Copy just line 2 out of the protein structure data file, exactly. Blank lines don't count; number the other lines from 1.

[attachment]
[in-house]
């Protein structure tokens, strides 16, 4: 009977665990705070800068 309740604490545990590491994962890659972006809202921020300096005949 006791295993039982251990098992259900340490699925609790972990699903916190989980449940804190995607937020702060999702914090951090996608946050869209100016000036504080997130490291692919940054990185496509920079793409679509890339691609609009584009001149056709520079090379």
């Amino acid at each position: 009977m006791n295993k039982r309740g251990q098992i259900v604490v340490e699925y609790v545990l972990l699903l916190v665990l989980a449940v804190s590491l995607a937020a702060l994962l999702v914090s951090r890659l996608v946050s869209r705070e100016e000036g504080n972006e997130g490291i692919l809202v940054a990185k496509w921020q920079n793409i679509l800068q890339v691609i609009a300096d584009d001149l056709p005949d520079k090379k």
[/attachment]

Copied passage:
């Protein structure tokens, strides 16, 4: 009977665990705070800068 309740604490545990590491994962890659972006809202921020300096005949 006791295993039982251990098992259900340490699925609790972990699903916190989980449940804190995607937020702060999702914090951090996608946050869209100016000036504080997130490291692919940054990185496509920079793409679509890339691609609009584009001149056709520079090379």